Below is an interview with a long time friend, Paul Asel, who now works for the IFC’s venture investment arm. I worked with him a fair bit when he was at Telos.
Paul Asel is a Principal Investment Officer at the International Finance Corporation (IFC), the private sector arm of the World Bank, where he is responsible for investments in early and growth stage technology companies in companies in emerging markets with a primary focus on India. IFC has actively invested in emerging markets for 50 years and currently is investing over US$6 billion annually across over 75 countries in which it has a presence. Paul’s current investments include IBS Group in Russia and DQ Entertainment, iLabs Group, Indecomm, KPIT Cummins, Newpath Ventures, Nevis Networks and Spryance in India.
Paul has been an active global early stage investor for over 15 years. Prior to IFC, he was a General Partner at Telos Venture Partners, a Silicon Valley venture firm, where he focused on enterprise software companies. Earlier he was Senior Vice President at Delta Capital, a $340 million private equity firm in Russia, where he launched Russia’s first successful consumer finance bank, leasing and mortgage operations. He began his career with Merrill Lynch in corporate finance and mergers and acquisitions.
SM: IFC has a long experience investing in India and you have been investing in some interesting markets over the last 15 years. What is your perspective on the current investment environment in India?
PA: It is a good time to have invested. Our companies have averaged growth of more than 50% per year since our initial investment and valuation multiples have risen by 25-50% in the last four years.
We recently reviewed our investment performance over the last 15 years and noted steady improvement as annual GDP growth has accelerated from 4% to 8% and the range of investable industries have both deepened and broadened.
Emerging market investing is more volatile than in the U.S. as markets are thin and changes in the supply of capital dramatically alter the investment environment. The impact of the Internet boom/bust cycle on investment was severe in Silicon Valley but even more pronounced in India. Elsewhere, the Russian market fell by 90% following the economic crisis in East Asia in 1997 and countries such as Thailand are only now recovering.
SM: What are your expectations for technology investing in India in the next 2-5 years?
PA: We are optimistic about prospects for India. We believe that India is on a long term high growth path that is sustainable for the next 20 years and are looking at opportunities that will benefit from this growth trend.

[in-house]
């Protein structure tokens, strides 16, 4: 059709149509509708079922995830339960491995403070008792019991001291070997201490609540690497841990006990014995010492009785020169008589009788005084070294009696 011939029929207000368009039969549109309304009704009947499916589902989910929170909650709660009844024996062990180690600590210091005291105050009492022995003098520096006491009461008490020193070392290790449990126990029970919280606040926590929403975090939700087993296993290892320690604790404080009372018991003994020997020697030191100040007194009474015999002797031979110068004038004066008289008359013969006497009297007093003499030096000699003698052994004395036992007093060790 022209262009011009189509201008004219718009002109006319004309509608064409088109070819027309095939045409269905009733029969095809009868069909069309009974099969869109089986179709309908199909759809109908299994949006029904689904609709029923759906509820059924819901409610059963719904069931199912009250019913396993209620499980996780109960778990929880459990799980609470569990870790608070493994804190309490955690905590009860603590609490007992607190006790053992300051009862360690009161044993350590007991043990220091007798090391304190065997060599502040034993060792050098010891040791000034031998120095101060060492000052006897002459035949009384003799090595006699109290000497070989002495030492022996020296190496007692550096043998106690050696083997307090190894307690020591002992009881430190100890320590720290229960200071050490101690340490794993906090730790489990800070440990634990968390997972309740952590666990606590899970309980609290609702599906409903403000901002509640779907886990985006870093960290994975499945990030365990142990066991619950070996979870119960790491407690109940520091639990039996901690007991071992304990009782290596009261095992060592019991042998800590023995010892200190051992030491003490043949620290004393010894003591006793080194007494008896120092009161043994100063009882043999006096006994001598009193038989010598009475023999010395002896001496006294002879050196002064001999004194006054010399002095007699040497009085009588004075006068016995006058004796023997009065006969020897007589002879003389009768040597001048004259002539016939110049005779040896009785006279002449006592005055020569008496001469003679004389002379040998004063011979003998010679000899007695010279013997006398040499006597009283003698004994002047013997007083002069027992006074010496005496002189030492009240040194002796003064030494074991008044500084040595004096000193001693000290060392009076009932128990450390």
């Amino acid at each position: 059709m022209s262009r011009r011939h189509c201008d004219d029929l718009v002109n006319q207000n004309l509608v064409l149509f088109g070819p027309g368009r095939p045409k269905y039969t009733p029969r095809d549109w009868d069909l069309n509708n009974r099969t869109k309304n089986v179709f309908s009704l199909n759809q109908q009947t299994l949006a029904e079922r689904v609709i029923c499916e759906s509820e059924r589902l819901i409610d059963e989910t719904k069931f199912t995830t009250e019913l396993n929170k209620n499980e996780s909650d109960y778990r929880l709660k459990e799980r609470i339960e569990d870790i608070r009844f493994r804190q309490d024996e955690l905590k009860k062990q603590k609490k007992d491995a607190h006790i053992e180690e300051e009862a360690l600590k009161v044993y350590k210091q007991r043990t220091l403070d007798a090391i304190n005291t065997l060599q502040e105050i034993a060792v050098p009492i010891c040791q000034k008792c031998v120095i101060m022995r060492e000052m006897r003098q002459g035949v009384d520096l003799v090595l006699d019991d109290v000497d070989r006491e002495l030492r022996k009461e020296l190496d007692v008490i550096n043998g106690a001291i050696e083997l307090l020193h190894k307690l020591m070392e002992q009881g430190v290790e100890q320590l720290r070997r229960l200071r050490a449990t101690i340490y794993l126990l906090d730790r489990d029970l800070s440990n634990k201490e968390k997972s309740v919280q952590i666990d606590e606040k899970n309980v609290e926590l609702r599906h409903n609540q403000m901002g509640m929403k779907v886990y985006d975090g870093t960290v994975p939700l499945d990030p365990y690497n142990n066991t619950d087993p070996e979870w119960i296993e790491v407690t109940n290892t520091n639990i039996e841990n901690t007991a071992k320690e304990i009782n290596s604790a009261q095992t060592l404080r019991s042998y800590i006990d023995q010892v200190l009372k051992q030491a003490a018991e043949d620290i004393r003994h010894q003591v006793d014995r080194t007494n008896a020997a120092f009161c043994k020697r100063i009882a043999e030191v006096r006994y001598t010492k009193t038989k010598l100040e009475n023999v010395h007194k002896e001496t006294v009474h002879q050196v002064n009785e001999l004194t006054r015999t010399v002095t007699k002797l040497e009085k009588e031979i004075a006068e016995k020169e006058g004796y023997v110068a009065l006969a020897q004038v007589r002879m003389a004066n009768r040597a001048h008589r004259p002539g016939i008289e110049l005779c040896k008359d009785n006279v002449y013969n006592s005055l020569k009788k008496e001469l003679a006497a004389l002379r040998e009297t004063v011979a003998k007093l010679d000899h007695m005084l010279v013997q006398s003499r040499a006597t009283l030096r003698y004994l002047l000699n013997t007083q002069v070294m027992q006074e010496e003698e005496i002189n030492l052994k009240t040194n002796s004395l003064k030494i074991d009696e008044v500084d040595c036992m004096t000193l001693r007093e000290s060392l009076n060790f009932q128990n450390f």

At the same time, we are cautious on valuations. There are now 120 venture and private equity firms investing in India. Most have entered India in the last two years so we are seeing a rapid escalation in prices. Infosys and Wipro have achieved earnings growth of 40% per year for the last four years but are only now returning to their 2000 valuation levels. The challenge will be to dig deeper to find hidden gems at valuations that stand the test of time over a 5-7 year period.
SM: Where do you hope to find the hidden gems?
PA: IFC’s mandate requires us to think carefully about the role we play in each investment. Our investments are designed to complement rather than compete with other investors, so we need to be more selective in the current environment.
First we look where our value add is strongest based on our network, domain expertise and portfolio companies. We have done well in telecoms across emerging markets in the last 15 years and invest over $2 billion per year in banks and financial institutions, so we look for technology and IT services that would like to sell globally into those markets.
We also look for investments that are under the radar. With three offices in India, we look for good companies that are off the beaten track. We also focus on technologies that extend services to underserved markets, particularly rural markets in India or global emerging markets. Finally, we have made several seed stage investments such as Drishtee, a small but growing Internet kiosk company, in which we may be a long term financing partner as the company expands.
SM: What types of investments do you make?
PA: IFC has the flexibility to arrange debt and equity financing depending on the needs of the company. Our investments range from $2 to $30 million or more. We focus on equity investments for early stage companies and combinations of debt and equity for growth stage companies.
IFC is a long-term investor and we seek to invest in companies that have the potential to be long term leaders in their markets. In India, for example, we were early investors in Bharti, Jet Airways, HDFC, IDFC, Moser Baer, and Gujarat Ambuja. We are an evergreen fund without a specific end of life, so there is no pressure to exit an investment within a specific timeframe. Also in South Asia, we initially invested in Grameen Phone, the leading wireless operator in Bangladesh, in 1997. We remain an investor and completed a large follow-on financing for the company this year.
SM: Describe your ideal entrepreneur.
PA: Like most investors, I look for entrepreneurs who eat nails for breakfast, have deep domain experience in their target market, and have a track record of success. I care a lot about entrepreneurial integrity and a commitment to continuous learning. I invest in people more than a plan. Our companies compete in volatile, uncertain markets. Integrity and adaptability are essential traits to sustain an entrepreneur along the bumpy, winding path to success.
SM: 120 firms investing in India makes it a tough climate, one that is probably going to send some serious jitters of frustration in the investor community. It would be interesting to track over the next five years, which of these firms end up as front-runners!
This segment is a part in the series : Investment Thesis